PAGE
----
What is the definition of circular economy? We discuss a lot about it, but I am afraid that not all of us have the same definition. It is difficult to find an exact definition, but I feel that combining the following two we can have a good idea.
According to the Ellen Macarthur foundation, the circular economy aims for a “transformation of products and their associated material flows such that they form a supportive relationship with ecological systems and future economic growth”.

In Wikipedia we get some more details “The circular economy is a generic term for an industrial economy that is, by design or intention, restorative and in which material flows are of two types, biological nutrients, designed to reenter the biosphere safely, and technical nutrients, which are designed to circulate at high quality without entering the biosphere.”

So allow me to say two issues. At first, circular economy aims to create a supportive relationship between ecological systems and economic growth. At second, the concept is built on two material flows, the biological and the technical ones. This post will address the first of those two points. The discussion regarding the biological and technical nutrients will follow.

I would state that the concept of circular economy is one more effort to bridge the widening gap between the predominant production and consumption patterns of our world, especially the developed one, and the continuously restricting limits posed by resource availability and environmental quality. In this view, circular economy has many common points with concepts like natural capitalism, industrial ecology and cradle-to-cradle. All of those concepts are based on a more or less same, old principle: with the right technology development and innovation, our world can achieve continuous economic growth without substantial or irreversible environmental impacts.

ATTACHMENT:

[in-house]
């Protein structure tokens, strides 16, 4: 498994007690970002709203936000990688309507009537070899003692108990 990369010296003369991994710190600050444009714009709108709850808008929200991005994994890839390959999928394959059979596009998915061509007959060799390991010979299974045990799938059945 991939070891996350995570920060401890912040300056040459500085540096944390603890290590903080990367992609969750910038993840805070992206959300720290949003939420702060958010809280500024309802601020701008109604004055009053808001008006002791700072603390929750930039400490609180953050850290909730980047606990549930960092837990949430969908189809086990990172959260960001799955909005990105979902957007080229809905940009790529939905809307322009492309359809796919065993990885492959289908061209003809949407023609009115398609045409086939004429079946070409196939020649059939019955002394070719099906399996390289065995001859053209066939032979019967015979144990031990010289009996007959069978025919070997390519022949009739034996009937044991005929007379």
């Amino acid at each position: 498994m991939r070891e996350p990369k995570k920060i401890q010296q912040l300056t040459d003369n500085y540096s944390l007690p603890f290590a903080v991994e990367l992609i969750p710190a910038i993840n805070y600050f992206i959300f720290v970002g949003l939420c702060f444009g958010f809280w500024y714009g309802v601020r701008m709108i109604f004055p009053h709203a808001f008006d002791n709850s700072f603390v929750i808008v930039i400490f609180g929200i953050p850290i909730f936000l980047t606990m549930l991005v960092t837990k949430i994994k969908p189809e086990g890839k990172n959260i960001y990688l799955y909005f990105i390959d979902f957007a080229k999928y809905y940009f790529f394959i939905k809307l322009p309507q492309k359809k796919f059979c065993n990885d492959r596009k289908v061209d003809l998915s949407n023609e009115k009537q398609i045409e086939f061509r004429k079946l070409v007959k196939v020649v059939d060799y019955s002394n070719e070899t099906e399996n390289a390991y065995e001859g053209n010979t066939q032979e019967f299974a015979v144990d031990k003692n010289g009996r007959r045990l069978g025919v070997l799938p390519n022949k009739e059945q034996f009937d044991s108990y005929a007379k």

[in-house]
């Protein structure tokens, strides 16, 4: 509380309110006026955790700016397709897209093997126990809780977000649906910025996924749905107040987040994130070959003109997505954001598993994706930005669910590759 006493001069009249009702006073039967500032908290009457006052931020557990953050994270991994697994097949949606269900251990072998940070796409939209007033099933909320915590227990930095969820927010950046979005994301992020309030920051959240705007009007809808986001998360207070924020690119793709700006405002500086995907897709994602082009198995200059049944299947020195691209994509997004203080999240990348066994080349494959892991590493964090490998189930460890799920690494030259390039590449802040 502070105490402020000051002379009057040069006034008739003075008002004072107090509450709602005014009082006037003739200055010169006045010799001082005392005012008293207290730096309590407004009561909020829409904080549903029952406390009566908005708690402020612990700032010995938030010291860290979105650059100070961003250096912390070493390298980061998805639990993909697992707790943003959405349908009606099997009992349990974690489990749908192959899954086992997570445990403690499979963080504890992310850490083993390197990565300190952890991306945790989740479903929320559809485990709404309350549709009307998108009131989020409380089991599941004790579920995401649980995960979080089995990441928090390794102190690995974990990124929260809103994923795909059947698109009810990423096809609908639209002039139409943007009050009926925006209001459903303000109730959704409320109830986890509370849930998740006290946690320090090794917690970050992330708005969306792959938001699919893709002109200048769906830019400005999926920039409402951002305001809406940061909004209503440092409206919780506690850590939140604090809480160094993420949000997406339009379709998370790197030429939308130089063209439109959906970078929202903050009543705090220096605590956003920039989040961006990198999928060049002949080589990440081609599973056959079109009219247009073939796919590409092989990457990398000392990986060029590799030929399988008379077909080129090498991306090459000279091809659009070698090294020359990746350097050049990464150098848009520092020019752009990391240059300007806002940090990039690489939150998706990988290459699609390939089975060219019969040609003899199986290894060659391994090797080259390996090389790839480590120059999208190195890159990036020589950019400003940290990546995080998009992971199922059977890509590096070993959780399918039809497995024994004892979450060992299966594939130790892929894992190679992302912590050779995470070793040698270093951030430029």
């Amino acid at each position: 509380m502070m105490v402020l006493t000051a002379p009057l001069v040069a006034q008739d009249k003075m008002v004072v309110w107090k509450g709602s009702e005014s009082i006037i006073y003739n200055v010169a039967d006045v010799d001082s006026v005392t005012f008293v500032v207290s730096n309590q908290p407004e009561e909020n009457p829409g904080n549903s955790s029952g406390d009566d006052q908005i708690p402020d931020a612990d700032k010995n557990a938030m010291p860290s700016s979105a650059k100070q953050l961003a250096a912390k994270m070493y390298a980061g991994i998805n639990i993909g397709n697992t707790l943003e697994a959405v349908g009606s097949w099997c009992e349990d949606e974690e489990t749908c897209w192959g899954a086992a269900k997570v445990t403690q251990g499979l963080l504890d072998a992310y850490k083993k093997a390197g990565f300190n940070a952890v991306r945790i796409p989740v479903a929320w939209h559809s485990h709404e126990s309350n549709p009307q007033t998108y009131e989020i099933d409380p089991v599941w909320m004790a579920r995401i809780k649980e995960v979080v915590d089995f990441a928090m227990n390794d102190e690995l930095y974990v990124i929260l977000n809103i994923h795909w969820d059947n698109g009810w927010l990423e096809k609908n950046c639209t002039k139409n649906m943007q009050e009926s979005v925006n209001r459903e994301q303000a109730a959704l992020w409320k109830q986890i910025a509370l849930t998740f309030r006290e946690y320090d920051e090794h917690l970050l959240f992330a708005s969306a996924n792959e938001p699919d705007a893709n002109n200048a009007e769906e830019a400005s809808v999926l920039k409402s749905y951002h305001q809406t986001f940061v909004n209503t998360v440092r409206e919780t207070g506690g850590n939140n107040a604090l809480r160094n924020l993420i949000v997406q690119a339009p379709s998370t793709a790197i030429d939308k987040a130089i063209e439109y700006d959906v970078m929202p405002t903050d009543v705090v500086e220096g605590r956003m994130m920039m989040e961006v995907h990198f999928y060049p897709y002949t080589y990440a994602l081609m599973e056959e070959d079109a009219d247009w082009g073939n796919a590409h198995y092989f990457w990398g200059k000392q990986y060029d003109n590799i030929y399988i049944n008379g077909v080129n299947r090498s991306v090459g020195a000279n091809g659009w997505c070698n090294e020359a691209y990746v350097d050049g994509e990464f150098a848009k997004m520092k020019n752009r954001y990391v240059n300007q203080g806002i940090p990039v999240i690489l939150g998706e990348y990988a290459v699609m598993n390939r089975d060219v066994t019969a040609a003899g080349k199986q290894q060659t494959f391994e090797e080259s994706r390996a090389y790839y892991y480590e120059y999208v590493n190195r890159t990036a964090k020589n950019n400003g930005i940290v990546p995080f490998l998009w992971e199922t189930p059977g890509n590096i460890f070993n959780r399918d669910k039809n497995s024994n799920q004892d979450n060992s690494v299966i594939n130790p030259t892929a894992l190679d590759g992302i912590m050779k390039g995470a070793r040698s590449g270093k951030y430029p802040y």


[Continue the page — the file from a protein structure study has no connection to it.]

What is rather new in the circular economy approach is the emphasis given to suitable business models and social interfaces and not just to technology development and application. In this way, circular economy is one step forward because it represents a more systemic approach than cradle-to-cradle and natural capitalism.

There are two elementary and conceptual questions to be raised. My problem is that when we discuss about circular economy we consider the answers to those questions as given, which is not the case, as I will attempt to explain. Here are the two questions.

Question 1: is our earth capable to sustain a continuous economic growth (for all the population and not just for 20% of it) or there are planetary limits to growth, which must be respected?

Question 2: what is the role of technology development in relation with economic growth and environmental impacts? More specifically, what are the expected results by technology development that leads to more efficient industrial production and improved resource utilization, even with less environmental impacts (although this is not always the case, as we all know)?

Let’s start with question 1, which I will call briefly “limits to growth”. I think that we have already a lot of evidence that there are very important global limits to growth. Let me quote some of them.

Declining oil reserves and Peak Oil concept offers a lot to understand the planetary growth limits (for more here ). As Fatih Birol, Chief Economist EIA, put it in 2008 “We have to leave oil before it leaves us”.

Several important metals are in a depletion phase (e.g. gallium and indium) while others are going to be depleted soon (e.g. zinc and platinum between 2020-2030) – for more here  . Especially the scarcity of rare metals is seriously hindering the green and the electronics industry (for more see the report “Rare Earth Metals Scarcity: A ‘Ticking Time Bomb’ for the World?” here .